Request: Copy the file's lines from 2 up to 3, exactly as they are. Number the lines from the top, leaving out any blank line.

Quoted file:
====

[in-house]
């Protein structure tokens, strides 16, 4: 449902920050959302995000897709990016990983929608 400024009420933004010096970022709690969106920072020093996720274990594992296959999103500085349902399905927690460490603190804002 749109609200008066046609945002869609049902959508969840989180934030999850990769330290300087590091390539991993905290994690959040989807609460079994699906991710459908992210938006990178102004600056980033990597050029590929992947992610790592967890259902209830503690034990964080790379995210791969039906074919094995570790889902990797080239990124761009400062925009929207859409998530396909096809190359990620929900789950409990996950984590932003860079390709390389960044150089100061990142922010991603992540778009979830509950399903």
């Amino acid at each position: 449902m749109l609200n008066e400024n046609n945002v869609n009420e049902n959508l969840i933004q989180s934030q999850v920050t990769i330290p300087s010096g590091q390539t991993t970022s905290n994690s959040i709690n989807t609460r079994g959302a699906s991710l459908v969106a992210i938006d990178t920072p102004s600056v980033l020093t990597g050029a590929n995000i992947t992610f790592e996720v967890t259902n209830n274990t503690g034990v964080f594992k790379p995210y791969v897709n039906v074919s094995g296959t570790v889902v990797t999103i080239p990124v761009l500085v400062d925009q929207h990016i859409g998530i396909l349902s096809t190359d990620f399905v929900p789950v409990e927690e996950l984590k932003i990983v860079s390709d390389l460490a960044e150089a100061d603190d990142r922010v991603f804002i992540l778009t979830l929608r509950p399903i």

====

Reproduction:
């Protein structure tokens, strides 16, 4: 449902920050959302995000897709990016990983929608 400024009420933004010096970022709690969106920072020093996720274990594992296959999103500085349902399905927690460490603190804002 749109609200008066046609945002869609049902959508969840989180934030999850990769330290300087590091390539991993905290994690959040989807609460079994699906991710459908992210938006990178102004600056980033990597050029590929992947992610790592967890259902209830503690034990964080790379995210791969039906074919094995570790889902990797080239990124761009400062925009929207859409998530396909096809190359990620929900789950409990996950984590932003860079390709390389960044150089100061990142922010991603992540778009979830509950399903």
């Amino acid at each position: 449902m749109l609200n008066e400024n046609n945002v869609n009420e049902n959508l969840i933004q989180s934030q999850v920050t990769i330290p300087s010096g590091q390539t991993t970022s905290n994690s959040i709690n989807t609460r079994g959302a699906s991710l459908v969106a992210i938006d990178t920072p102004s600056v980033l020093t990597g050029a590929n995000i992947t992610f790592e996720v967890t259902n209830n274990t503690g034990v964080f594992k790379p995210y791969v897709n039906v074919s094995g296959t570790v889902v990797t999103i080239p990124v761009l500085v400062d925009q929207h990016i859409g998530i396909l349902s096809t190359d990620f399905v929900p789950v409990e927690e996950l984590k932003i990983v860079s390709d390389l460490a960044e150089a100061d603190d990142r922010v991603f804002i992540l778009t979830l929608r509950p399903i």